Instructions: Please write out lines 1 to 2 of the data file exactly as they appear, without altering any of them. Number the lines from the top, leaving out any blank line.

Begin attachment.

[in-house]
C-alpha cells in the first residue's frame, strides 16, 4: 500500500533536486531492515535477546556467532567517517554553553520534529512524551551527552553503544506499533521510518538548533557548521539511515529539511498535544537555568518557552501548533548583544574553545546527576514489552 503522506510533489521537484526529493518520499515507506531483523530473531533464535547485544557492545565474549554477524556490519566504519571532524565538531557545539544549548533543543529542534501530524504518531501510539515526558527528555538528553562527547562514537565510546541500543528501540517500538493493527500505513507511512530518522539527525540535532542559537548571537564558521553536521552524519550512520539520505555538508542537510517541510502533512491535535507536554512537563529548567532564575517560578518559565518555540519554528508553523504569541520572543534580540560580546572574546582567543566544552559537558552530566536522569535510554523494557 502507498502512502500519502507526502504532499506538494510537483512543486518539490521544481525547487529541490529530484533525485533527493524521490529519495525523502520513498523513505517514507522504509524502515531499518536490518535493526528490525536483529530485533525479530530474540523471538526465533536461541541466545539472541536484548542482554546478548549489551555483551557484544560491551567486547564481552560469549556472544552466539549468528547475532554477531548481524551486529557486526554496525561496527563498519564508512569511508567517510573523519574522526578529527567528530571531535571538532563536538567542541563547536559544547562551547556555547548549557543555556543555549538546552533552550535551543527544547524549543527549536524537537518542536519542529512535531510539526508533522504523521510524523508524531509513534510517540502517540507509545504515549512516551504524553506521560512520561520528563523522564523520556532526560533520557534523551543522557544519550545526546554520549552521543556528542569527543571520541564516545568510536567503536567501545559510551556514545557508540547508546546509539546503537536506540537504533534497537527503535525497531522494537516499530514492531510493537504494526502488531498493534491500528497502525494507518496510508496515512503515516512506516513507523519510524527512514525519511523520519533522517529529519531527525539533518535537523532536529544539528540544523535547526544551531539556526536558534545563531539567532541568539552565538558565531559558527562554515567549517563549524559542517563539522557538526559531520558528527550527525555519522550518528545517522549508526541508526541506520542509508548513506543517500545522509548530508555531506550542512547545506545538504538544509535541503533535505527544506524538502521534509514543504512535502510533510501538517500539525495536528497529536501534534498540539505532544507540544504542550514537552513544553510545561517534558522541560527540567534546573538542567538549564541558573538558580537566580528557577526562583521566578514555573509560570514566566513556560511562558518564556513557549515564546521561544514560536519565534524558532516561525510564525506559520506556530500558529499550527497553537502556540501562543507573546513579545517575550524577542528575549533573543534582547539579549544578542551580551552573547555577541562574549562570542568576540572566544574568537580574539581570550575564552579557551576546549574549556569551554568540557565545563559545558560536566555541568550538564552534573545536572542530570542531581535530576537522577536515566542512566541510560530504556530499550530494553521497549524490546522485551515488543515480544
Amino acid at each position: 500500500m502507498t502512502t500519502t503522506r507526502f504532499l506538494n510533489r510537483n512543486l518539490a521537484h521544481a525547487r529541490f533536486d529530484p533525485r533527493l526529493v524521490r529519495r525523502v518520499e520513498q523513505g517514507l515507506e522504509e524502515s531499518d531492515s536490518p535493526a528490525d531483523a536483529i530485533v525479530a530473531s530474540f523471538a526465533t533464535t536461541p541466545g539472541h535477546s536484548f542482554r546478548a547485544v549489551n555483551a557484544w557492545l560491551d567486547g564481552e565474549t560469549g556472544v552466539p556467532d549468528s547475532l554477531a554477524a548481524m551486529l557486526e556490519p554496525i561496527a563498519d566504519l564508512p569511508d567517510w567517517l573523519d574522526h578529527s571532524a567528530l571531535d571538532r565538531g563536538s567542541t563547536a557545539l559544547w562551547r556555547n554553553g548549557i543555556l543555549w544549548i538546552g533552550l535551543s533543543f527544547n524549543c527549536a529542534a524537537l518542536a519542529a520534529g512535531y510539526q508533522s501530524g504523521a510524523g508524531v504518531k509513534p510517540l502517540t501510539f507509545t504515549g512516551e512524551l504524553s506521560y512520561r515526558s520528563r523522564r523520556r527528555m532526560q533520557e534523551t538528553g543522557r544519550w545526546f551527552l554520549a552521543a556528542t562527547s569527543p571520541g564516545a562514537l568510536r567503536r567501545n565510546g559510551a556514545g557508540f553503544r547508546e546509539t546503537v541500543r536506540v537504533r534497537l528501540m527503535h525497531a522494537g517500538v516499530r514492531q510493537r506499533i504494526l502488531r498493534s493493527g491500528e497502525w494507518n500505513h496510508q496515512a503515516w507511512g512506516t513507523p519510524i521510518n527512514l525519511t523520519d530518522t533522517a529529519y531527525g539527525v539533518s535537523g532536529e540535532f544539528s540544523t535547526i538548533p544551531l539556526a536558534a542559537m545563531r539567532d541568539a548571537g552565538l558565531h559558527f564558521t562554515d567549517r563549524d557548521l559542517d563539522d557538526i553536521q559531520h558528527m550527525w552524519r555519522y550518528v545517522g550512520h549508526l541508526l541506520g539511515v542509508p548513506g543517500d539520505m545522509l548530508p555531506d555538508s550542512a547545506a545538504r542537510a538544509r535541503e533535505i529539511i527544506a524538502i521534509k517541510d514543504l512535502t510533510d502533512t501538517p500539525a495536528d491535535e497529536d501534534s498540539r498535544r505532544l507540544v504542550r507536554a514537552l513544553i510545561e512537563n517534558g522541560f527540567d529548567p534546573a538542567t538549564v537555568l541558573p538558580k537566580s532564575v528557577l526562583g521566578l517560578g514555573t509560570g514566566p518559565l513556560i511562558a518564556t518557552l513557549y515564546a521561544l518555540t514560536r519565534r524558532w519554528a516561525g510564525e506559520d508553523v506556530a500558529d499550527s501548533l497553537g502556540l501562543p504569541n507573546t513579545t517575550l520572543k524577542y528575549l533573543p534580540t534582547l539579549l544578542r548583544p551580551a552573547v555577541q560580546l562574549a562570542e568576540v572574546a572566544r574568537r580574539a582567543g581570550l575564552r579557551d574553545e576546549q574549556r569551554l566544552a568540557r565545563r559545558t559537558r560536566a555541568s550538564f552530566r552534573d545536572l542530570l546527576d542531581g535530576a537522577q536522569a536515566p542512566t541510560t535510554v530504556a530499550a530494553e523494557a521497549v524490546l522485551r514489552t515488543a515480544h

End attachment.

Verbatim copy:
[in-house]
C-alpha cells in the first residue's frame, strides 16, 4: 500500500533536486531492515535477546556467532567517517554553553520534529512524551551527552553503544506499533521510518538548533557548521539511515529539511498535544537555568518557552501548533548583544574553545546527576514489552 503522506510533489521537484526529493518520499515507506531483523530473531533464535547485544557492545565474549554477524556490519566504519571532524565538531557545539544549548533543543529542534501530524504518531501510539515526558527528555538528553562527547562514537565510546541500543528501540517500538493493527500505513507511512530518522539527525540535532542559537548571537564558521553536521552524519550512520539520505555538508542537510517541510502533512491535535507536554512537563529548567532564575517560578518559565518555540519554528508553523504569541520572543534580540560580546572574546582567543566544552559537558552530566536522569535510554523494557 502507498502512502500519502507526502504532499506538494510537483512543486518539490521544481525547487529541490529530484533525485533527493524521490529519495525523502520513498523513505517514507522504509524502515531499518536490518535493526528490525536483529530485533525479530530474540523471538526465533536461541541466545539472541536484548542482554546478548549489551555483551557484544560491551567486547564481552560469549556472544552466539549468528547475532554477531548481524551486529557486526554496525561496527563498519564508512569511508567517510573523519574522526578529527567528530571531535571538532563536538567542541563547536559544547562551547556555547548549557543555556543555549538546552533552550535551543527544547524549543527549536524537537518542536519542529512535531510539526508533522504523521510524523508524531509513534510517540502517540507509545504515549512516551504524553506521560512520561520528563523522564523520556532526560533520557534523551543522557544519550545526546554520549552521543556528542569527543571520541564516545568510536567503536567501545559510551556514545557508540547508546546509539546503537536506540537504533534497537527503535525497531522494537516499530514492531510493537504494526502488531498493534491500528497502525494507518496510508496515512503515516512506516513507523519510524527512514525519511523520519533522517529529519531527525539533518535537523532536529544539528540544523535547526544551531539556526536558534545563531539567532541568539552565538558565531559558527562554515567549517563549524559542517563539522557538526559531520558528527550527525555519522550518528545517522549508526541508526541506520542509508548513506543517500545522509548530508555531506550542512547545506545538504538544509535541503533535505527544506524538502521534509514543504512535502510533510501538517500539525495536528497529536501534534498540539505532544507540544504542550514537552513544553510545561517534558522541560527540567534546573538542567538549564541558573538558580537566580528557577526562583521566578514555573509560570514566566513556560511562558518564556513557549515564546521561544514560536519565534524558532516561525510564525506559520506556530500558529499550527497553537502556540501562543507573546513579545517575550524577542528575549533573543534582547539579549544578542551580551552573547555577541562574549562570542568576540572566544574568537580574539581570550575564552579557551576546549574549556569551554568540557565545563559545558560536566555541568550538564552534573545536572542530570542531581535530576537522577536515566542512566541510560530504556530499550530494553521497549524490546522485551515488543515480544